On July 3, 2018, Tulsa, Okla., police Sergeant Mike Parsons put on his uniform and ballistic vest, donned his badge, strapped on his gun, and went out to serve and protect his community. He had no idea his day would end with a gunfight and a bullet in his thigh.
In response to a radio call for “backup,” Sgt. Parsons arrived on-scene at a gas station, where two of his fellow officers were questioning a suspect who refused to exit a vehicle with improper license tags. It could have been a fairly normal traffic stop, but the suspect became increasingly agitated and refused to exit the vehicle.
Sgt. Parsons calmly informed the suspect that he had a PepperBall gun and would use it if necessary. The subject again refused to exit the vehicle and became even more agitated.
Having no choice, and fearing for the safety of people at the gas station, Sgt. Parsons fired several PepperBall projectiles into the vehicle. The suspect suddenly produced a hidden .32-caliber handgun and fired off four shots. One of the rounds struck Sgt. Parsons in the right thigh, dropping him to ground in the “kill zone.” Though wounded, Sgt. Parsons continued to command his officers.
While officers deployed ballistic shields, surrounded the vehicle, and gained control of the suspect, others dragged Sgt. Parsons to safety out of the line of fire. Among them was his wife, a fellow Tulsa police officer.
The bullet struck Sgt. Parsons in the area of his femoral artery, a potentially fatal injury. But the round was deflected by a military challenge coin Sgt. Parsons had in his pocket, a gift from a fellow officer.
To learn more about this dramatic event and the heroism of Sgt. Parsons and his fellow officers, go to NRATV.com and check out my “American Heroes” series.
This extraordinary and inspiring story should remind us all of the very real dangers faced by our police officers every single day. And it’s why, at our Annual Meetings & Exhibits in Indianapolis, Sgt. Mike Parsons will be honored as the NRA Law Enforcement Officer of the Year. All NRA members congratulate and thank Sgt. Parsons for his courage and service.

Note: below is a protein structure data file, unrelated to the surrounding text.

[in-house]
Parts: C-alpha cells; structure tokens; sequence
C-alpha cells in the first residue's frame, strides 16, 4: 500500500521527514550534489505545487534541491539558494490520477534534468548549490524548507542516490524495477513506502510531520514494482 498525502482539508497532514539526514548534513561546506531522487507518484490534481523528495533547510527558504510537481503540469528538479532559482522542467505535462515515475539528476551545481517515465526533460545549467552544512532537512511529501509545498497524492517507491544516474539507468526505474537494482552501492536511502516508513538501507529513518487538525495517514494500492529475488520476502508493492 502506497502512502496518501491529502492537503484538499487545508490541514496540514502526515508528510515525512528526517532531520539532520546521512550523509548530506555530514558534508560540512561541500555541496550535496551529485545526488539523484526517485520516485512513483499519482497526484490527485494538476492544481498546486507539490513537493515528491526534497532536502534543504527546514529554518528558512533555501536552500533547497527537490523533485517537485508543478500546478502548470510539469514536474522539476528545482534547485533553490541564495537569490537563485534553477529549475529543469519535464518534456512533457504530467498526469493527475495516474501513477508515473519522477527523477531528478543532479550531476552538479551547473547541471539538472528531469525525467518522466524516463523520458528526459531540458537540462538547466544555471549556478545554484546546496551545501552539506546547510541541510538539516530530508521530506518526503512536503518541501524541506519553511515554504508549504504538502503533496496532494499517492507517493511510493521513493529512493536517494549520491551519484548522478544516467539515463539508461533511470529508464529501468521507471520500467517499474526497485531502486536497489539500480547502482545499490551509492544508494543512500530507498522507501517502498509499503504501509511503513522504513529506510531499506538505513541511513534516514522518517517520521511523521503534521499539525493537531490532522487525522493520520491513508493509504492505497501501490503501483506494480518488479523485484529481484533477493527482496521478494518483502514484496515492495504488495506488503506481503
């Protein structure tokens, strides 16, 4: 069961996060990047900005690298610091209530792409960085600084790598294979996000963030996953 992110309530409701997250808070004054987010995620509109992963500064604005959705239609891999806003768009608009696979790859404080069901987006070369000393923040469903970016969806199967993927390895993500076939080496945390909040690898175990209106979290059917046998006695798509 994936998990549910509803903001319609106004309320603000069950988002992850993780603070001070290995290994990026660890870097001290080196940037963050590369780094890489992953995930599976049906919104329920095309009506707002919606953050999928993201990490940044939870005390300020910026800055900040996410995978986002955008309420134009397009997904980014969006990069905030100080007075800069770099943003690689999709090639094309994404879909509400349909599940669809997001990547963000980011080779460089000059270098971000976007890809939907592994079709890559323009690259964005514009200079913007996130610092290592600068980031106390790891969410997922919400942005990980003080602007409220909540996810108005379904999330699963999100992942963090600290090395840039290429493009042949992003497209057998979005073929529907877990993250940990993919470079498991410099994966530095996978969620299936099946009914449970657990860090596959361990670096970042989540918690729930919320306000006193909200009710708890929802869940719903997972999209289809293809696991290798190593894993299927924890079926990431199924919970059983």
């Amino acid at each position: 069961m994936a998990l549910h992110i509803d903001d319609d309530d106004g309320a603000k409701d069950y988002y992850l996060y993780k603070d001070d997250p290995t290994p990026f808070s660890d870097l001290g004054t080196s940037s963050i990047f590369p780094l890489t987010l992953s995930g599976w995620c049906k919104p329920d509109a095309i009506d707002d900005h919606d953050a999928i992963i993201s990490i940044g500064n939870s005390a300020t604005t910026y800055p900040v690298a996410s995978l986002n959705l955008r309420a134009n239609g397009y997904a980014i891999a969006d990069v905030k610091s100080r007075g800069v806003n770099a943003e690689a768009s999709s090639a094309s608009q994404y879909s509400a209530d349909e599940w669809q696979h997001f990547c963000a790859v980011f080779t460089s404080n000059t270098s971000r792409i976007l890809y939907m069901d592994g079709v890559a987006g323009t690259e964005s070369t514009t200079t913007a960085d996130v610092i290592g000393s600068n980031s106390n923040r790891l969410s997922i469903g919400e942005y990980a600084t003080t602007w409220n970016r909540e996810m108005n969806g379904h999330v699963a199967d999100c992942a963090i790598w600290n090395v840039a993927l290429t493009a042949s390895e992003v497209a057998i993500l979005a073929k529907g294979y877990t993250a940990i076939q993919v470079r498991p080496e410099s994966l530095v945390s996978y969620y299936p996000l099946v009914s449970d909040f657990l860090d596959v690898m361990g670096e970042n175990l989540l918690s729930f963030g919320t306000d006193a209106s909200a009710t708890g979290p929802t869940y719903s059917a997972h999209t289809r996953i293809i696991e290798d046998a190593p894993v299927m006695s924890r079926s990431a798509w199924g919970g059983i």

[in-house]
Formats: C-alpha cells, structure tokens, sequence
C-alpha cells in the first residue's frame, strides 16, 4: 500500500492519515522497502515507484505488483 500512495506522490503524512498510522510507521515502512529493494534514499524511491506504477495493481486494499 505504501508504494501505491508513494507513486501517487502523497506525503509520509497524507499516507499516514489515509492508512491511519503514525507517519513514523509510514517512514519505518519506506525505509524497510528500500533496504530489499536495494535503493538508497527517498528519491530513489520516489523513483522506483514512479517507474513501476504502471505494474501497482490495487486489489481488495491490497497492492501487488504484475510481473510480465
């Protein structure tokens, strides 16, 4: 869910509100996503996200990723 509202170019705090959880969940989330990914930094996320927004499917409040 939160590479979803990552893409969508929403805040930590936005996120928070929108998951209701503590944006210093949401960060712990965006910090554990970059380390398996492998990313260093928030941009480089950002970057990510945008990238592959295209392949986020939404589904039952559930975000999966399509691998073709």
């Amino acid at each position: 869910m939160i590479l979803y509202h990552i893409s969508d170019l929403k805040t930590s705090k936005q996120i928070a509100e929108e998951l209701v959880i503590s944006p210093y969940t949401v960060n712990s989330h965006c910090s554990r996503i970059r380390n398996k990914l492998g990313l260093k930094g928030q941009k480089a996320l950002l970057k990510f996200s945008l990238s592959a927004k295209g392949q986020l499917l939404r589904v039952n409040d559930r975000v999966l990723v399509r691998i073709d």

For most of my life it has been my privilege to keep company with heroes.
It takes a very special sense of duty and courage to put one’s own life in harm’s way for the sake of others.
For 148 years, NRA members have recognized and honored the service of America’s law enforcement officers. They walk our streets, patrol our neighborhoods, protect our borders, watch over our communities and schools, and devote their spare time volunteering for our children and local charities.
As I write this, the Officers Down Memorial Page lists 23 “Line of Duty” deaths so far in 2019. According to the National Law Enforcement Officers Memorial Fund, 144 federal, state, local, tribal, and territorial officers died in the line of duty in 2018. That’s a 12 percent increase over the 129 line of duty deaths in 2017.
Since the NRA was founded in 1871, two of our Association’s five “purposes and objectives” pertain directly to America’s law enforcement community:
“To promote public safety, law and order, and the national defense;” and
“To train members of law enforcement agencies … in marksmanship and in the safe handling and efficient use of small arms.”
In meeting those objectives, over 60,000 law-enforcement firearm instructors have been trained and certified by the NRA. We offer tuition-free seminars, legal and training updates, and a free law-enforcement newsletter to 35,000 agencies and officers.
The NRA has always supported the law-enforcement community by offering specific benefits to active duty and retired law-enforcement officers, and their families. For over two decades, the NRA has worked with trusted partners to provide unique products and services that meet the needs of law enforcement.
In 1962, President John F. Kennedy proclaimed May 15 as Peace Officers Memorial Day. Congress designated the surrounding seven days as National Police Week.
Since then, tens of thousands of law officers from around the world have gathered in our nation’s capital on Police Week for ceremonies and special events honoring the service and sacrifice of fallen brothers and sisters, and their families.
The next time you see a uniformed police officer, a trooper or a deputy sheriff, just say, “Thank you,” and let him or her know you appreciate all they do for us.